Civil War Driving Tour of Southwest Virginia


Southwest Virginia is all too often overlooked in histories of the Civil War era. Our region is far away from the best-known battlefields such as Gettysburg and Bull Run. Yet it contains many sites of Civil War significance.

The Virginia Center for Civil War Studies, housed in Virginia Tech’s history department, proudly presents The Civil War Driving Tour of Southwest Virginia. The tour begins life as a printed brochure and website. Eventually, we plan to make the tour accessible through other media, such as a smartphone app and audio files. To request a free copy of the printed brochure, send your mailing address to with the subject line “Driving tour brochure request.”

We interpret Civil War history broadly and include sites of significance for the history of all aspects of the Civil War era, roughly 1848-1877. Thus, in addition to battlefields such as Cloyd’s Mountain, we include places such as antebellum slave plantations, wartime hospitals, and sites relevant to the political and social struggles of the Reconstruction years.

There are two ways to navigate through the site: you can click on the alphabetized text links below, or use the embedded links in the map at the bottom of the page [map interface currently unavailable; please check back soon].



Battle of Cloyd’s Mountain

Battle of Jonesville (Lee County)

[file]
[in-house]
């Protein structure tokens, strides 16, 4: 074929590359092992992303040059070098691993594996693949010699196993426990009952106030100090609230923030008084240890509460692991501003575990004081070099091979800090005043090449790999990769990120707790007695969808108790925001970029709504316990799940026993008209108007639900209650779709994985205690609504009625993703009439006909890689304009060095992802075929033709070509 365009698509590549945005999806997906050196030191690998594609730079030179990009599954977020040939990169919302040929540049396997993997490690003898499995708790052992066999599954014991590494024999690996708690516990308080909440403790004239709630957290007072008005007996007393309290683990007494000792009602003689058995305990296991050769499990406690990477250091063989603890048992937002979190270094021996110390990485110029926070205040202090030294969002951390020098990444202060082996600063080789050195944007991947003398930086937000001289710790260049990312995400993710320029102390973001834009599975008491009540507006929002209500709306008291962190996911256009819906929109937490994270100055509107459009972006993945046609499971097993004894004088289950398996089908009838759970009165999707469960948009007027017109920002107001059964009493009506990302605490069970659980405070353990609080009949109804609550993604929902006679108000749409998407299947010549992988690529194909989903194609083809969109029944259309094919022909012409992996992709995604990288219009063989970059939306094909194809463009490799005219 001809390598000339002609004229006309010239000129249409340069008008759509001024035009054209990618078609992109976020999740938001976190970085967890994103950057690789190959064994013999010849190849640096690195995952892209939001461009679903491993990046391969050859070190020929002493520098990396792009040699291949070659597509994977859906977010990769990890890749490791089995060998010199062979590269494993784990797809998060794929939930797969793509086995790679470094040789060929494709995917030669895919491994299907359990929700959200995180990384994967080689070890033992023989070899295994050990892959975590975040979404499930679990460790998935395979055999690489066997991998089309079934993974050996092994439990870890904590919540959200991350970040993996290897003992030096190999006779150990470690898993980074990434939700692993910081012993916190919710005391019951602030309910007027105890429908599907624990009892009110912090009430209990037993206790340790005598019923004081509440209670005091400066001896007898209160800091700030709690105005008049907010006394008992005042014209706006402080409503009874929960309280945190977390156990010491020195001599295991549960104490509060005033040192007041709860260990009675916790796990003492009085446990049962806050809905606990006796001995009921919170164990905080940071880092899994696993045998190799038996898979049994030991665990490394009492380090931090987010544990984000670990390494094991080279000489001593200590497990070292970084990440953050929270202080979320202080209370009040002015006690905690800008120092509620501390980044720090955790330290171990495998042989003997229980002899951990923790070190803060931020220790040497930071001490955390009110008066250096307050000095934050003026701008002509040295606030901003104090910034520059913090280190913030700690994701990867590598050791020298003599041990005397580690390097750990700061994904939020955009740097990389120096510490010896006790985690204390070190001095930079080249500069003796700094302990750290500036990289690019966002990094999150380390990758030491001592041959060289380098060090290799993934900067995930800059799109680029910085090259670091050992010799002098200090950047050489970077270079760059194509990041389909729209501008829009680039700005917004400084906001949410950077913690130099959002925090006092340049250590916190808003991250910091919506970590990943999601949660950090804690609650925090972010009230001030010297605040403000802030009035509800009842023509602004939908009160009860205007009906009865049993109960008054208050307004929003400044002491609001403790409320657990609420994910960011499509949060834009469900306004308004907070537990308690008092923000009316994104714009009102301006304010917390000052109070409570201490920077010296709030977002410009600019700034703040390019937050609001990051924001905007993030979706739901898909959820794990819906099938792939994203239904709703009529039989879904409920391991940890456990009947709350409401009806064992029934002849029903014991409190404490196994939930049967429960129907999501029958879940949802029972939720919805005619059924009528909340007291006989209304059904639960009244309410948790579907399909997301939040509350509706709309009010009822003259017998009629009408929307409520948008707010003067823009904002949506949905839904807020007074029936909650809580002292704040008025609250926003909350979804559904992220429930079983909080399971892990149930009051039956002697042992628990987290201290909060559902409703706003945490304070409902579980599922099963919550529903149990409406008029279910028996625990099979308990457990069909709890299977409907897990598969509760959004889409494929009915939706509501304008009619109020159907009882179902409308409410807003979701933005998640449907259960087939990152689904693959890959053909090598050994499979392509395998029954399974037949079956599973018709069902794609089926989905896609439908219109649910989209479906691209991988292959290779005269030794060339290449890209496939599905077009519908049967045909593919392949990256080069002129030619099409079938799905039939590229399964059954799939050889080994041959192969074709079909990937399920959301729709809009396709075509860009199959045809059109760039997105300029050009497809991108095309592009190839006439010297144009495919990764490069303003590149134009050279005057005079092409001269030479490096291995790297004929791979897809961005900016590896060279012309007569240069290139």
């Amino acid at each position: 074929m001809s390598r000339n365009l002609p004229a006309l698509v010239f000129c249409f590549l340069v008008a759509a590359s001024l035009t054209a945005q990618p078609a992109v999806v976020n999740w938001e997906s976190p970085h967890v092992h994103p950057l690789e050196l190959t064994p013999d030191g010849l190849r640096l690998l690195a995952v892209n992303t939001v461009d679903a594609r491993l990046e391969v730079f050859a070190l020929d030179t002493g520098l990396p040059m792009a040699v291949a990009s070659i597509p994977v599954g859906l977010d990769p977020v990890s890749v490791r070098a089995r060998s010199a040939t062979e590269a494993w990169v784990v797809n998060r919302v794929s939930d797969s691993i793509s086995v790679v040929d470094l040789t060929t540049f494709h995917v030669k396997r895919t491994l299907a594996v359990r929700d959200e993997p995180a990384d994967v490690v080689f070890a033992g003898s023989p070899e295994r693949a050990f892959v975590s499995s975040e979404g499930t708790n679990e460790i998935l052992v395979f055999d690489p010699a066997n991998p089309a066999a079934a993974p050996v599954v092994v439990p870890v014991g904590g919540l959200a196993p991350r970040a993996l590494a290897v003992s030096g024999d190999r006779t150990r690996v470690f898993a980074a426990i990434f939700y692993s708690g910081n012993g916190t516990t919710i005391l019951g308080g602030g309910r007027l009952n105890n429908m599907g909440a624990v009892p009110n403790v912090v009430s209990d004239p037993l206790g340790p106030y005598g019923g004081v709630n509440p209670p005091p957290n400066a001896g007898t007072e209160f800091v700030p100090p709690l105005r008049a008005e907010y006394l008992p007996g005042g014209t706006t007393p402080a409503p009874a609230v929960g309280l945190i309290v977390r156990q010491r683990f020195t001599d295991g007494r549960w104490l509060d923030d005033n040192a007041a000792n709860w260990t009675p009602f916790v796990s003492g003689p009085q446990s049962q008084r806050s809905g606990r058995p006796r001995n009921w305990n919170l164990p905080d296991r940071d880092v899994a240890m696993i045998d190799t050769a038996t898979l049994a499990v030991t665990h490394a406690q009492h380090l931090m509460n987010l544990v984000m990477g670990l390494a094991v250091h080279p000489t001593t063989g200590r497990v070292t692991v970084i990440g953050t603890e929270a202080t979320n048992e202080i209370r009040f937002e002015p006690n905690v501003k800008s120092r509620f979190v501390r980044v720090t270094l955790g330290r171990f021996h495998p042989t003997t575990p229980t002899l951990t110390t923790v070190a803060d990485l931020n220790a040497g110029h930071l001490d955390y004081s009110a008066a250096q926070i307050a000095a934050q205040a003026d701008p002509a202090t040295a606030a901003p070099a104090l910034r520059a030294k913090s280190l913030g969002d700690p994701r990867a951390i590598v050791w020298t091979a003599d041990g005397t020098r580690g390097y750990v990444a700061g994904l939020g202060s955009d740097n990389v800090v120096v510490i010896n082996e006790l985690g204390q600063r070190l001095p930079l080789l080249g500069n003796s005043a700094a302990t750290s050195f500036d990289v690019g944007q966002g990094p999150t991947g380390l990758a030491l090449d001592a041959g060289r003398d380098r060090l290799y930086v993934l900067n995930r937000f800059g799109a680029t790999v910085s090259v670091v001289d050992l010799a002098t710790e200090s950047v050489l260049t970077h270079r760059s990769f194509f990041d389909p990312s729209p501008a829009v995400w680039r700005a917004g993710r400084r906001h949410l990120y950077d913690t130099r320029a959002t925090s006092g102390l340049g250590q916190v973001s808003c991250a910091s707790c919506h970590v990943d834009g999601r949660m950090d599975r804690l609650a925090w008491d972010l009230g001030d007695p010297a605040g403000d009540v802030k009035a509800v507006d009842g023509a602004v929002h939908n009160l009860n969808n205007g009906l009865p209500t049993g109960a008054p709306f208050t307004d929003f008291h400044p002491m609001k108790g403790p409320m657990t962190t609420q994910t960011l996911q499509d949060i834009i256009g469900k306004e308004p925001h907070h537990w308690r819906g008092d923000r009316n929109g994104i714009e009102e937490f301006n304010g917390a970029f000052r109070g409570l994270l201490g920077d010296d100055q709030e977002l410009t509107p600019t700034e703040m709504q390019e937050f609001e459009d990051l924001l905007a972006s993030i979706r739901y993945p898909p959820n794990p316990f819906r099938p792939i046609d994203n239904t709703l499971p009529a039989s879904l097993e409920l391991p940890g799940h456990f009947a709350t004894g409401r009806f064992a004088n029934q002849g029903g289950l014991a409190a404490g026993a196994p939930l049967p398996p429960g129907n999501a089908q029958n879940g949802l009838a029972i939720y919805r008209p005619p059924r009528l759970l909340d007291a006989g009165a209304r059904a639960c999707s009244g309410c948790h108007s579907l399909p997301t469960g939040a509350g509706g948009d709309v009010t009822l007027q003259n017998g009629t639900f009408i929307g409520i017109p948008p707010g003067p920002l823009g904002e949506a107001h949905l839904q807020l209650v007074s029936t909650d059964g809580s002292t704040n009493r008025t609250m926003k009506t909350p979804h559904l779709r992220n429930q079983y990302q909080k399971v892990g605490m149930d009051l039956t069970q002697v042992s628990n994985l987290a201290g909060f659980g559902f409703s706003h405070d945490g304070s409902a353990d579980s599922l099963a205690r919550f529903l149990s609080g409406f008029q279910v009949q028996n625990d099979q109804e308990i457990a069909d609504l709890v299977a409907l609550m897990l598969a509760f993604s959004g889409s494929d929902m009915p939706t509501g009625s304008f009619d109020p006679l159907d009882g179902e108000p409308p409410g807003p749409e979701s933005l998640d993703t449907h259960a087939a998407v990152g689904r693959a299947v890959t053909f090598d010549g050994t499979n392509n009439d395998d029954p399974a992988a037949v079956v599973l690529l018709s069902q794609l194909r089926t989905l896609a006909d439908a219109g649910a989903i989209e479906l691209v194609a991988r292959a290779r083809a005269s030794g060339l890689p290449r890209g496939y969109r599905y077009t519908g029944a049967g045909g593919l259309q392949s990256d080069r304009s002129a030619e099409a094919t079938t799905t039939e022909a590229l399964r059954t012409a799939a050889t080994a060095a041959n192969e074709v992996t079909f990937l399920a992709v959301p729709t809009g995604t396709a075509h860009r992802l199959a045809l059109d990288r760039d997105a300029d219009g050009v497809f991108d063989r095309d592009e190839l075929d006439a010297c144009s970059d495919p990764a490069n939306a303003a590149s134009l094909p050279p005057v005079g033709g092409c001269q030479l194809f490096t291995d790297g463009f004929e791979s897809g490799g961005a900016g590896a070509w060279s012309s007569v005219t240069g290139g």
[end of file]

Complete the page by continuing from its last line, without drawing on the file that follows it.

Battle of New River Bridge (Radford)

Cambria Depot

Christiansburg Institute

Christiansburg Presbyterian Church

Confederate Monuments

Cumberland Gap

Glencoe Mansion

Hanging Rock

Historic Smithfield

Jubal Early Birthplace

Kentland Plantation

Laurel Hill


Montague House

Montgomery County Confederate Monument

Montgomery White Sulphur Springs


Pound Gap (Wise County)



Stoneman’s Raid in Virginia, 1865

Westview Cemetery



Staff: The project was spearheaded by VT alumnus Tom Seabrook, with support from Lucas Kelley, under the supervision of VCCWS director Paul Quigley. Other VT MA students, past and present, also made valuable contributions: Kevin Caprice and Kevin Dawson.

Acknowledgements: For their invaluable help we thank Daniel B. Thorp (Virginia Tech History Department), April Danner (Historic Smithfield Plantation), and Jean Elliott (former Communications Director, Virginia Tech College of Liberal Arts and Human Sciences).

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